Student Book Pages
This activity will utilize pages 31 and 32 in the RELENTLESS Student Book.
You’ll want to make sure students have something to write with, and a Bible or Bible app.
FIRST, direct students’ attention to the top of page 31 and have them turn to 1 Peter 4:12-19. Explain that this will be your last time to dig-in to Scripture as a small group. Remind students that Peter has been the source of all of your small group Bible study, and this session is no different. When students have found 1 Peter 4, read or have a student read verses 12-19. Then, go back and work through verses 12-13 using the prompts on page 31. Ask:
Summarize the message of these verses in your own words.
Obviously, answers will vary. Make sure they grasp the idea that persecution shouldn’t come as a surprise for us. And that Peter says our reaction should be to rejoice. Make sure they grasp at least these two points.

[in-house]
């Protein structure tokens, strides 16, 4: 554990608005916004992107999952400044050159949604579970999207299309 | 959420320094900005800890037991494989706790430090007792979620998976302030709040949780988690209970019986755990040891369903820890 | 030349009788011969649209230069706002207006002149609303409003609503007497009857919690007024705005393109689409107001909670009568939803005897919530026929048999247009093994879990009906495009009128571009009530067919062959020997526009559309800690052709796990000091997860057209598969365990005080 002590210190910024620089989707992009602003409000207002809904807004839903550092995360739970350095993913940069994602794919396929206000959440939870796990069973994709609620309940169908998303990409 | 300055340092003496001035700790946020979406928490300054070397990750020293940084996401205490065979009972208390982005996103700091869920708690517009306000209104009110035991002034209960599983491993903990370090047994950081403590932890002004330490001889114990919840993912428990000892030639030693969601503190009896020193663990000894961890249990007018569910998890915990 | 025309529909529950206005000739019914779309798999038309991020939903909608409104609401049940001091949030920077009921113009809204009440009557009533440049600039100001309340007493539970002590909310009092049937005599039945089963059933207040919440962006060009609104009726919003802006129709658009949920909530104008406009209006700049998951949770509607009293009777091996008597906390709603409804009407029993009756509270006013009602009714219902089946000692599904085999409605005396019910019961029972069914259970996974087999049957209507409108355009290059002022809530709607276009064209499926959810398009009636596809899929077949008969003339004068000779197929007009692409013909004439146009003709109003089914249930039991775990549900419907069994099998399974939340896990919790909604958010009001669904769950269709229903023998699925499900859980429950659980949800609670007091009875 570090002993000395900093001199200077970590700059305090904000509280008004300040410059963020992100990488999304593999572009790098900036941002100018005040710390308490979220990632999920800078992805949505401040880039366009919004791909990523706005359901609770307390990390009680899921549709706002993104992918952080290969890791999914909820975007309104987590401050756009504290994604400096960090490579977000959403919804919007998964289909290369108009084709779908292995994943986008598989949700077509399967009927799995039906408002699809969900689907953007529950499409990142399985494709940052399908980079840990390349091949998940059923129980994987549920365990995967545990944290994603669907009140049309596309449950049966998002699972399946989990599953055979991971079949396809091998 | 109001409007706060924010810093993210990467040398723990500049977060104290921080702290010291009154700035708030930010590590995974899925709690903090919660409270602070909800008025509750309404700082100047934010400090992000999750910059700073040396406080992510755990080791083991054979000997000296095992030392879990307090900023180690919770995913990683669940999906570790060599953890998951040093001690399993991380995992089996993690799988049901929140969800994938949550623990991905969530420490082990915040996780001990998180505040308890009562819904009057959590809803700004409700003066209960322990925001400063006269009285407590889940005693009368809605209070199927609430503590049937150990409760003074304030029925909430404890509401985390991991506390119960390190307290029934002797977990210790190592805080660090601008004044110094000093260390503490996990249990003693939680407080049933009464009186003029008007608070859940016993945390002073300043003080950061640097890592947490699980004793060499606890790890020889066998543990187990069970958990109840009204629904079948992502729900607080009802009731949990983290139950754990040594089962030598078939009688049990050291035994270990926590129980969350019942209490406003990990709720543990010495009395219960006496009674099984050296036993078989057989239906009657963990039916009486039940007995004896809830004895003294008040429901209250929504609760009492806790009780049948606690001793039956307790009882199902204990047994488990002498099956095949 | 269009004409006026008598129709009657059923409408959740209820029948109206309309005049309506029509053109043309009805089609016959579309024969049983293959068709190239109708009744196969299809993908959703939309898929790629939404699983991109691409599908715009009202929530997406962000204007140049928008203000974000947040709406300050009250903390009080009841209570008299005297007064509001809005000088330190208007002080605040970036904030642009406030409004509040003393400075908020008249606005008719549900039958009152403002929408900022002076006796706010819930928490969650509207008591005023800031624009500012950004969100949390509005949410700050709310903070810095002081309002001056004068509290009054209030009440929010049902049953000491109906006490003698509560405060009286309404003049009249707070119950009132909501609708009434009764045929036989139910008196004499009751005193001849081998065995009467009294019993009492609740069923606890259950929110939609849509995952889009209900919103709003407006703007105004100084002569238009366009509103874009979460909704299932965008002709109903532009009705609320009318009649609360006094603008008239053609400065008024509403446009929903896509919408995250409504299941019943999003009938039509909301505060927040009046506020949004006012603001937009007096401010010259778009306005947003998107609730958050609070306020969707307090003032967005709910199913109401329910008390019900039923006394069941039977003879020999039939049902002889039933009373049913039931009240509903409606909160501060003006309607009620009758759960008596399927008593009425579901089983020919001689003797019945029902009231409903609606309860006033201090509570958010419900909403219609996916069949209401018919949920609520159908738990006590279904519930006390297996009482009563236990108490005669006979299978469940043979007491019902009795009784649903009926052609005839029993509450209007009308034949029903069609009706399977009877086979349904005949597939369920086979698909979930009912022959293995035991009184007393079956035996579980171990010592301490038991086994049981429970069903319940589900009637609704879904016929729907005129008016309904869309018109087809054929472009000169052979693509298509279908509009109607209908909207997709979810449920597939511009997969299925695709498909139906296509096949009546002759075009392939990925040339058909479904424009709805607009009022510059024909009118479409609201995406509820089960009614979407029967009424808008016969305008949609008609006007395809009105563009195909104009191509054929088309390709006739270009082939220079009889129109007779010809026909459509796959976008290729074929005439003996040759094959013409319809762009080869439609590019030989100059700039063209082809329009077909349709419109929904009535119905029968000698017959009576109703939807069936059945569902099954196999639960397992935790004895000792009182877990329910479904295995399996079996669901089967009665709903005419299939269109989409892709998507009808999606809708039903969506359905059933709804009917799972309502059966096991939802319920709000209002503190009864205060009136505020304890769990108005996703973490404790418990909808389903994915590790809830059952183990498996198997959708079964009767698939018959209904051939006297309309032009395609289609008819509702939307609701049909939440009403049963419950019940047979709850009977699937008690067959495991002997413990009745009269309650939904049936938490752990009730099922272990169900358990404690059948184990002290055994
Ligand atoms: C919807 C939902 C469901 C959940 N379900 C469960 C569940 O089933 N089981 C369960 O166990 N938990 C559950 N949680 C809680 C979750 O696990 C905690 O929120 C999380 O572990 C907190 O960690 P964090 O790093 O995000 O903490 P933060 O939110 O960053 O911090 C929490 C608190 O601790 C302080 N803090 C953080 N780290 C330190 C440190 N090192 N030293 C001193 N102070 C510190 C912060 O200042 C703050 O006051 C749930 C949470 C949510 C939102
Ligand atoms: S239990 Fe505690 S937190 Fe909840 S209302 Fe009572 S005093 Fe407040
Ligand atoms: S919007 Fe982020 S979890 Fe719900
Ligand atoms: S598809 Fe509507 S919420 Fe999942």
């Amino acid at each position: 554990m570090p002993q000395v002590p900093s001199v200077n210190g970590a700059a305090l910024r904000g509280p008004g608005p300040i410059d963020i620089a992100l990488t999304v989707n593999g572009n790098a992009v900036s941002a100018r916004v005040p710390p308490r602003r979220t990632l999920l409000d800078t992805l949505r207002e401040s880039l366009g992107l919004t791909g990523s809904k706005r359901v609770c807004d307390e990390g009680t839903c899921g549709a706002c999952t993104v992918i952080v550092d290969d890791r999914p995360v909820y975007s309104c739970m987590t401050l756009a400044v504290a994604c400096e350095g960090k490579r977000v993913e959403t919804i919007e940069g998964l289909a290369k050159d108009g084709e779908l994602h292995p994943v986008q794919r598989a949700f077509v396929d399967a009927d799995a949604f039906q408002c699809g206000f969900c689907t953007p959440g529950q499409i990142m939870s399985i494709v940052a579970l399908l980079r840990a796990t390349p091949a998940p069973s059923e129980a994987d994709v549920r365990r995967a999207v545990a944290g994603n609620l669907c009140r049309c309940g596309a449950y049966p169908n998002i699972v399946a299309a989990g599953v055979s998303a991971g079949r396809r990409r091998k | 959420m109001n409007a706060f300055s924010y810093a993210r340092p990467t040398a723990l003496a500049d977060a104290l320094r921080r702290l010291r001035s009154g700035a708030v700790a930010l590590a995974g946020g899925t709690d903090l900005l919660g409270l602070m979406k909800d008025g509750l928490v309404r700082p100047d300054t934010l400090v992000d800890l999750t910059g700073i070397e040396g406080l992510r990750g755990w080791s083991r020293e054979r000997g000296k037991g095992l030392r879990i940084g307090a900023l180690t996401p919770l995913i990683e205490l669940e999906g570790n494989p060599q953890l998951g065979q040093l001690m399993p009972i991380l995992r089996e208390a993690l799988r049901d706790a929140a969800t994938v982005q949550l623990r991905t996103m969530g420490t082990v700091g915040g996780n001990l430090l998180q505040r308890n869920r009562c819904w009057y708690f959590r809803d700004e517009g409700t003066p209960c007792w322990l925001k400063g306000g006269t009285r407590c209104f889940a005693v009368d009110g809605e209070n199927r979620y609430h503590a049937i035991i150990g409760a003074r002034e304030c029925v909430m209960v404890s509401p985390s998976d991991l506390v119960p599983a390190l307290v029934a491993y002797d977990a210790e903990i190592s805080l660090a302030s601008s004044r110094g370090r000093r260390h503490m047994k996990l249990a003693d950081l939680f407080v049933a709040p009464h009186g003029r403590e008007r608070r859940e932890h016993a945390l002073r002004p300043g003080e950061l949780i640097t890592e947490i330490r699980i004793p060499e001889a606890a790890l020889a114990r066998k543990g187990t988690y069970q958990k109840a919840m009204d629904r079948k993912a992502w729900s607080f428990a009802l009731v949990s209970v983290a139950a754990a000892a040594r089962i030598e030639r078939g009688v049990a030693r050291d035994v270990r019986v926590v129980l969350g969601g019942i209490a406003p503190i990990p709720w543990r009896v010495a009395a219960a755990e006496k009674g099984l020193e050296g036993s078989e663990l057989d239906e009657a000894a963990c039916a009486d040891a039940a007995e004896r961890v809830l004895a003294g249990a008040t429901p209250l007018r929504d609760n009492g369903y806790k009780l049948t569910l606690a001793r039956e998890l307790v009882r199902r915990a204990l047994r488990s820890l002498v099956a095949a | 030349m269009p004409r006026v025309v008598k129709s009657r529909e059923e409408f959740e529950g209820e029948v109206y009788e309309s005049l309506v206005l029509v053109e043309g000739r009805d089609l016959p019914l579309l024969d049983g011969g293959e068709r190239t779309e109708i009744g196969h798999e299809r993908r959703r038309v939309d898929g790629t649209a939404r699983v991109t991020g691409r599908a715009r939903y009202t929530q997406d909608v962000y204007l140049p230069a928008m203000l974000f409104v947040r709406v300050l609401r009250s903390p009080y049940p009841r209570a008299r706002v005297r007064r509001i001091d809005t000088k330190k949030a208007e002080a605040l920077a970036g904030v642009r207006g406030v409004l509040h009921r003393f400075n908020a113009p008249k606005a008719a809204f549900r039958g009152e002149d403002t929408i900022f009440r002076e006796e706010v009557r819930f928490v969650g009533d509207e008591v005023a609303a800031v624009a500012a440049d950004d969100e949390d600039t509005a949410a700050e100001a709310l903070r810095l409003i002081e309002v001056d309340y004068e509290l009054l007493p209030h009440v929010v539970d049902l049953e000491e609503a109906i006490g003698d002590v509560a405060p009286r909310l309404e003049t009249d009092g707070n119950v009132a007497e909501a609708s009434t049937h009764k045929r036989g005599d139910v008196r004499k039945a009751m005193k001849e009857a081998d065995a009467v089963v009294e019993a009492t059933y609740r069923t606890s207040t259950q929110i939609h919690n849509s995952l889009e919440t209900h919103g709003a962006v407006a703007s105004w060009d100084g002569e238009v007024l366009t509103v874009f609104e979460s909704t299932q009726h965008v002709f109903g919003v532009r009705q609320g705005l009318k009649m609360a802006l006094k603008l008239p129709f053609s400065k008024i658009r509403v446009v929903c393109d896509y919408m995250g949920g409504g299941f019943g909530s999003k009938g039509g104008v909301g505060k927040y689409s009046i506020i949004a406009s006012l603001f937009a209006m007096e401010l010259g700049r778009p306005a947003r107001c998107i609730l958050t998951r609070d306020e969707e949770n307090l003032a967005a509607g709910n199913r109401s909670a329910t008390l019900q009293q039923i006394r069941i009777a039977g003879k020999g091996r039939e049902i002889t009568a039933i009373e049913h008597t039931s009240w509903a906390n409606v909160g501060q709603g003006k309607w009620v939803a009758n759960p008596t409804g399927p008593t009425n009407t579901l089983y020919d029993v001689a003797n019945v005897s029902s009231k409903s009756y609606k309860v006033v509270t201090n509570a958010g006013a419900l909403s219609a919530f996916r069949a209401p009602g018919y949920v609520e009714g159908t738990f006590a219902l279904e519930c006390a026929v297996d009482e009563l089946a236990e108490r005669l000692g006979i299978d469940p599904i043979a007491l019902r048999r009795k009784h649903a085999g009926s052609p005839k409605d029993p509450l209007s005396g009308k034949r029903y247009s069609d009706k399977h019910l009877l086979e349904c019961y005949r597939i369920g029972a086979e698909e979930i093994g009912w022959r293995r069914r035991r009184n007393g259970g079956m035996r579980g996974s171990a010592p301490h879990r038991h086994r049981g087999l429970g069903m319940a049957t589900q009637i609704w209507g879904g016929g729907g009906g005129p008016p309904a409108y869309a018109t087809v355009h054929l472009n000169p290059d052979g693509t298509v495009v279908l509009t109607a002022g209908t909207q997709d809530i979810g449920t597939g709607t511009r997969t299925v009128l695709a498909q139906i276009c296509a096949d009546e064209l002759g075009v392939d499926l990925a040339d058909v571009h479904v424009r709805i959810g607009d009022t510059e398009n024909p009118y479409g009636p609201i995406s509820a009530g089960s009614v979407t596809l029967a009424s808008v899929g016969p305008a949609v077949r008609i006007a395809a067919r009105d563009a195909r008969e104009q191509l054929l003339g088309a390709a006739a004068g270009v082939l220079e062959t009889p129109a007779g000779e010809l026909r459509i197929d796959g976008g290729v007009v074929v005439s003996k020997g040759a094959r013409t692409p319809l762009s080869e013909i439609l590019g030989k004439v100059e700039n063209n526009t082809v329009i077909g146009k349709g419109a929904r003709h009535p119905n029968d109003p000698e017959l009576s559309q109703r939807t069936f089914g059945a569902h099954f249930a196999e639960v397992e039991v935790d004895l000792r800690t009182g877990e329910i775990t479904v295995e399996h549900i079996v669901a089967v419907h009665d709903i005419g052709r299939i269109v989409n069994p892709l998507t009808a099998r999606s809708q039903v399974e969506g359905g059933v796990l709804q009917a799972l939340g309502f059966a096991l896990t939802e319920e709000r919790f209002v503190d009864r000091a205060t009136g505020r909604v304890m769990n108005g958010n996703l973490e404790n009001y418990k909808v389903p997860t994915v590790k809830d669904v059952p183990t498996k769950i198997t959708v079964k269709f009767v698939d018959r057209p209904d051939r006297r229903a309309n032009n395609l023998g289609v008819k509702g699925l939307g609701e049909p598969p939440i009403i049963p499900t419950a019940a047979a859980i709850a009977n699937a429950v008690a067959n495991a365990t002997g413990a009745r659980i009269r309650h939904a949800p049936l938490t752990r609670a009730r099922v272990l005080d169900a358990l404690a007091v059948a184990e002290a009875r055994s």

There is a natural reaction when it comes to experiencing persecution. What is it?
Answers will vary. But get students to see that no one enjoys persecution. And they shouldn’t. It’s unpleasant at best, harmful at worst. Our natural reaction is to avoid it, minimize it, or otherwise run from it.
Peter encourages us to have a different reaction than our natural one. What reaction is this?
Answer: Maybe the most remarkable reaction of all: joy.
Explain to students that Peter gives an important reason for rejoicing. Say something like:
Peter isn’t some weirdo who enjoys tough times. He says that we should rejoice because when we’re persecuted we are identified with Jesus. We get treated the same way He got treated. And it leads to God’s glory. Pretty cool stuff, right?
THEN, continue to transition to the next sub-header, looking back at verses 14-16. Ask:
Can you list a few examples of what Peter means when he says, “insulted for the name of Christ”? What does that look like in your world?
Answers will vary. Help students come up with real things a 21st century Christ-follower may experience.
There’s a difference in having a rough day where maybe you have some folks treat you unfairly, and “suffering as a Christian.” What’s the difference?